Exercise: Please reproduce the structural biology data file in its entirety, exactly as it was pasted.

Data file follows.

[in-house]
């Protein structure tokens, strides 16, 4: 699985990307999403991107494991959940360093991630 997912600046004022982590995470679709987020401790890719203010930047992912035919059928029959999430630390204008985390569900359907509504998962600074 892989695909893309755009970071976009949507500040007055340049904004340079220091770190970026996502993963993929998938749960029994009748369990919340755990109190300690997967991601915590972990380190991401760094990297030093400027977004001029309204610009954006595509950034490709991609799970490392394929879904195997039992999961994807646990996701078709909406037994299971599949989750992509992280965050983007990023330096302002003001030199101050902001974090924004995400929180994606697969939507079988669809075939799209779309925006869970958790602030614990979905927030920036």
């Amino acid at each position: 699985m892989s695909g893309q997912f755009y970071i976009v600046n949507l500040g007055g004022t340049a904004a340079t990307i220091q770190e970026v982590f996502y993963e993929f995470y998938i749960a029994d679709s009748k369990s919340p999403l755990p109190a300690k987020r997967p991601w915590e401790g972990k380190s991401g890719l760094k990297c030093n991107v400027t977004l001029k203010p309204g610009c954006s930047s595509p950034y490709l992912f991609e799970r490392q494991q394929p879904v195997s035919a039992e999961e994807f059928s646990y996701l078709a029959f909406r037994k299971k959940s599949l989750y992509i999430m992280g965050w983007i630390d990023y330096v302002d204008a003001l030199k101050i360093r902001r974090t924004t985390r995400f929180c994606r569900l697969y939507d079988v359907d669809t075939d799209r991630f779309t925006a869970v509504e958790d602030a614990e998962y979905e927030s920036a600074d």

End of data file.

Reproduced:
[in-house]
């Protein structure tokens, strides 16, 4: 699985990307999403991107494991959940360093991630 997912600046004022982590995470679709987020401790890719203010930047992912035919059928029959999430630390204008985390569900359907509504998962600074 892989695909893309755009970071976009949507500040007055340049904004340079220091770190970026996502993963993929998938749960029994009748369990919340755990109190300690997967991601915590972990380190991401760094990297030093400027977004001029309204610009954006595509950034490709991609799970490392394929879904195997039992999961994807646990996701078709909406037994299971599949989750992509992280965050983007990023330096302002003001030199101050902001974090924004995400929180994606697969939507079988669809075939799209779309925006869970958790602030614990979905927030920036």
């Amino acid at each position: 699985m892989s695909g893309q997912f755009y970071i976009v600046n949507l500040g007055g004022t340049a904004a340079t990307i220091q770190e970026v982590f996502y993963e993929f995470y998938i749960a029994d679709s009748k369990s919340p999403l755990p109190a300690k987020r997967p991601w915590e401790g972990k380190s991401g890719l760094k990297c030093n991107v400027t977004l001029k203010p309204g610009c954006s930047s595509p950034y490709l992912f991609e799970r490392q494991q394929p879904v195997s035919a039992e999961e994807f059928s646990y996701l078709a029959f909406r037994k299971k959940s599949l989750y992509i999430m992280g965050w983007i630390d990023y330096v302002d204008a003001l030199k101050i360093r902001r974090t924004t985390r995400f929180c994606r569900l697969y939507d079988v359907d669809t075939d799209r991630f779309t925006a869970v509504e958790d602030a614990e998962y979905e927030s920036a600074d």